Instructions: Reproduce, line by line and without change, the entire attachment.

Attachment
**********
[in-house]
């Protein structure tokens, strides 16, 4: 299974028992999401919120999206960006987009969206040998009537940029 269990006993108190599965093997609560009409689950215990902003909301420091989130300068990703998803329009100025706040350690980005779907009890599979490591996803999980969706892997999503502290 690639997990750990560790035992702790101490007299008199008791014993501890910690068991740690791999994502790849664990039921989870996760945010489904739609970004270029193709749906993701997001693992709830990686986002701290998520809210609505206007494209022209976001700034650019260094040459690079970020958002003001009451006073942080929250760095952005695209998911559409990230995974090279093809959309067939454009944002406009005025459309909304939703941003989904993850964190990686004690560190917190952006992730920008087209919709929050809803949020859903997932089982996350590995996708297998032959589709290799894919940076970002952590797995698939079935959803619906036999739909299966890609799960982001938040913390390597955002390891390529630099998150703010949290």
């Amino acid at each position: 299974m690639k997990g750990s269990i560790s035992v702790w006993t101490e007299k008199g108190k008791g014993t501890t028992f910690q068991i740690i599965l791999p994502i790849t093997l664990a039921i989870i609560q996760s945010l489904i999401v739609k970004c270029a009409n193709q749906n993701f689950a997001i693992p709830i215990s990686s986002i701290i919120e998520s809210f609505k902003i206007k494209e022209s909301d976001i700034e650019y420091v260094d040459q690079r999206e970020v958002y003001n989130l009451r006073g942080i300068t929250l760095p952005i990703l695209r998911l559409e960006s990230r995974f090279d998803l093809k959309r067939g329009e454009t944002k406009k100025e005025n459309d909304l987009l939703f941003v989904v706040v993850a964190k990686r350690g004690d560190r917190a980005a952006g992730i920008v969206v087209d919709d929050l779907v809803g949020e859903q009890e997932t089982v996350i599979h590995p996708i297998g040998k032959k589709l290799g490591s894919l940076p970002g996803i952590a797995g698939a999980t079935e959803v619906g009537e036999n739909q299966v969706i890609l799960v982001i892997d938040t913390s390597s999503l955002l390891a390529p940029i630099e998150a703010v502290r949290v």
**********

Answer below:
[in-house]
């Protein structure tokens, strides 16, 4: 299974028992999401919120999206960006987009969206040998009537940029 269990006993108190599965093997609560009409689950215990902003909301420091989130300068990703998803329009100025706040350690980005779907009890599979490591996803999980969706892997999503502290 690639997990750990560790035992702790101490007299008199008791014993501890910690068991740690791999994502790849664990039921989870996760945010489904739609970004270029193709749906993701997001693992709830990686986002701290998520809210609505206007494209022209976001700034650019260094040459690079970020958002003001009451006073942080929250760095952005695209998911559409990230995974090279093809959309067939454009944002406009005025459309909304939703941003989904993850964190990686004690560190917190952006992730920008087209919709929050809803949020859903997932089982996350590995996708297998032959589709290799894919940076970002952590797995698939079935959803619906036999739909299966890609799960982001938040913390390597955002390891390529630099998150703010949290």
């Amino acid at each position: 299974m690639k997990g750990s269990i560790s035992v702790w006993t101490e007299k008199g108190k008791g014993t501890t028992f910690q068991i740690i599965l791999p994502i790849t093997l664990a039921i989870i609560q996760s945010l489904i999401v739609k970004c270029a009409n193709q749906n993701f689950a997001i693992p709830i215990s990686s986002i701290i919120e998520s809210f609505k902003i206007k494209e022209s909301d976001i700034e650019y420091v260094d040459q690079r999206e970020v958002y003001n989130l009451r006073g942080i300068t929250l760095p952005i990703l695209r998911l559409e960006s990230r995974f090279d998803l093809k959309r067939g329009e454009t944002k406009k100025e005025n459309d909304l987009l939703f941003v989904v706040v993850a964190k990686r350690g004690d560190r917190a980005a952006g992730i920008v969206v087209d919709d929050l779907v809803g949020e859903q009890e997932t089982v996350i599979h590995p996708i297998g040998k032959k589709l290799g490591s894919l940076p970002g996803i952590a797995g698939a999980t079935e959803v619906g009537e036999n739909q299966v969706i890609l799960v982001i892997d938040t913390s390597s999503l955002l390891a390529p940029i630099e998150a703010v502290r949290v």